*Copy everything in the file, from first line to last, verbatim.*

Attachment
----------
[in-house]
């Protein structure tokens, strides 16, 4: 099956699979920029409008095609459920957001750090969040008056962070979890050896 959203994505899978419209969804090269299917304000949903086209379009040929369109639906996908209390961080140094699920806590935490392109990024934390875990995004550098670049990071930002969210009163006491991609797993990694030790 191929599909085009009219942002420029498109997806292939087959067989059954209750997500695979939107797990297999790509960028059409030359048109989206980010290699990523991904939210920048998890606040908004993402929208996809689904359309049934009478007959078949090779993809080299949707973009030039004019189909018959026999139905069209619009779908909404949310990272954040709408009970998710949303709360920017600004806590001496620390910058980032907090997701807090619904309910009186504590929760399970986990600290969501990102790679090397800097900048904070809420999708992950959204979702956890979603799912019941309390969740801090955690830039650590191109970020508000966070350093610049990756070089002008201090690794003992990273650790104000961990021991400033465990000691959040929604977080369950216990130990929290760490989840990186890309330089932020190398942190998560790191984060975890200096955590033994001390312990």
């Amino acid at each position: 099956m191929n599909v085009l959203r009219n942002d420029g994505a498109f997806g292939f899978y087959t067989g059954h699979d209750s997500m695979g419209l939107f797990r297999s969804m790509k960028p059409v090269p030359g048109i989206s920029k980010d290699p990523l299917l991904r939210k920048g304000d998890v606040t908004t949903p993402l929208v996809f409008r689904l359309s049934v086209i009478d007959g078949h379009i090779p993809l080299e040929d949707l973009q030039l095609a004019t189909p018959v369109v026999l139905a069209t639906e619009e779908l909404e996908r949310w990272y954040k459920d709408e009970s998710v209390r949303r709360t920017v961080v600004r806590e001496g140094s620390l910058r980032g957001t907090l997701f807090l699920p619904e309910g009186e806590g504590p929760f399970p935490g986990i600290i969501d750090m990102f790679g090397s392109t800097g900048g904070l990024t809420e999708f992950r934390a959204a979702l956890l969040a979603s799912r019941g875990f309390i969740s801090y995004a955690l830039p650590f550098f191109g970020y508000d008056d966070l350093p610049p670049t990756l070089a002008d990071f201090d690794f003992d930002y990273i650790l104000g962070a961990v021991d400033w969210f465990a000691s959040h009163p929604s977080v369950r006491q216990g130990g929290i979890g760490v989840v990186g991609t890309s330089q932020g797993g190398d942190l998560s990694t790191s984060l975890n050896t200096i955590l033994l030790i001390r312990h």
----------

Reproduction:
[in-house]
């Protein structure tokens, strides 16, 4: 099956699979920029409008095609459920957001750090969040008056962070979890050896 959203994505899978419209969804090269299917304000949903086209379009040929369109639906996908209390961080140094699920806590935490392109990024934390875990995004550098670049990071930002969210009163006491991609797993990694030790 191929599909085009009219942002420029498109997806292939087959067989059954209750997500695979939107797990297999790509960028059409030359048109989206980010290699990523991904939210920048998890606040908004993402929208996809689904359309049934009478007959078949090779993809080299949707973009030039004019189909018959026999139905069209619009779908909404949310990272954040709408009970998710949303709360920017600004806590001496620390910058980032907090997701807090619904309910009186504590929760399970986990600290969501990102790679090397800097900048904070809420999708992950959204979702956890979603799912019941309390969740801090955690830039650590191109970020508000966070350093610049990756070089002008201090690794003992990273650790104000961990021991400033465990000691959040929604977080369950216990130990929290760490989840990186890309330089932020190398942190998560790191984060975890200096955590033994001390312990």
């Amino acid at each position: 099956m191929n599909v085009l959203r009219n942002d420029g994505a498109f997806g292939f899978y087959t067989g059954h699979d209750s997500m695979g419209l939107f797990r297999s969804m790509k960028p059409v090269p030359g048109i989206s920029k980010d290699p990523l299917l991904r939210k920048g304000d998890v606040t908004t949903p993402l929208v996809f409008r689904l359309s049934v086209i009478d007959g078949h379009i090779p993809l080299e040929d949707l973009q030039l095609a004019t189909p018959v369109v026999l139905a069209t639906e619009e779908l909404e996908r949310w990272y954040k459920d709408e009970s998710v209390r949303r709360t920017v961080v600004r806590e001496g140094s620390l910058r980032g957001t907090l997701f807090l699920p619904e309910g009186e806590g504590p929760f399970p935490g986990i600290i969501d750090m990102f790679g090397s392109t800097g900048g904070l990024t809420e999708f992950r934390a959204a979702l956890l969040a979603s799912r019941g875990f309390i969740s801090y995004a955690l830039p650590f550098f191109g970020y508000d008056d966070l350093p610049p670049t990756l070089a002008d990071f201090d690794f003992d930002y990273i650790l104000g962070a961990v021991d400033w969210f465990a000691s959040h009163p929604s977080v369950r006491q216990g130990g929290i979890g760490v989840v990186g991609t890309s330089q932020g797993g190398d942190l998560s990694t790191s984060l975890n050896t200096i955590l033994l030790i001390r312990h």